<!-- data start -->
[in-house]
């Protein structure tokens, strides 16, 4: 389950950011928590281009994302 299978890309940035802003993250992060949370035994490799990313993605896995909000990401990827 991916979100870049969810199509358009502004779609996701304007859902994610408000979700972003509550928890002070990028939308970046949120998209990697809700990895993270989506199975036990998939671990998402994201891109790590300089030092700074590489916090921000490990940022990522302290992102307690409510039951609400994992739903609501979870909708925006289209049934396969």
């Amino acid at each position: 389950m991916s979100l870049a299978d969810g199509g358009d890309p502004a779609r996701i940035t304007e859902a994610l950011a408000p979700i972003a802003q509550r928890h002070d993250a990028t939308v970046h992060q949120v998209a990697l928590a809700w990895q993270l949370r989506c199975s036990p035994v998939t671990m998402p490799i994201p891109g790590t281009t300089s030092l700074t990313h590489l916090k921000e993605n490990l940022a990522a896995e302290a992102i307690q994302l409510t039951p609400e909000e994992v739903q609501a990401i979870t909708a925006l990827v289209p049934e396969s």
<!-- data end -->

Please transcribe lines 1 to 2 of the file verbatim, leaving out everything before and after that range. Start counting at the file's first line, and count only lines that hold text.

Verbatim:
[in-house]
């Protein structure tokens, strides 16, 4: 389950950011928590281009994302 299978890309940035802003993250992060949370035994490799990313993605896995909000990401990827 991916979100870049969810199509358009502004779609996701304007859902994610408000979700972003509550928890002070990028939308970046949120998209990697809700990895993270989506199975036990998939671990998402994201891109790590300089030092700074590489916090921000490990940022990522302290992102307690409510039951609400994992739903609501979870909708925006289209049934396969």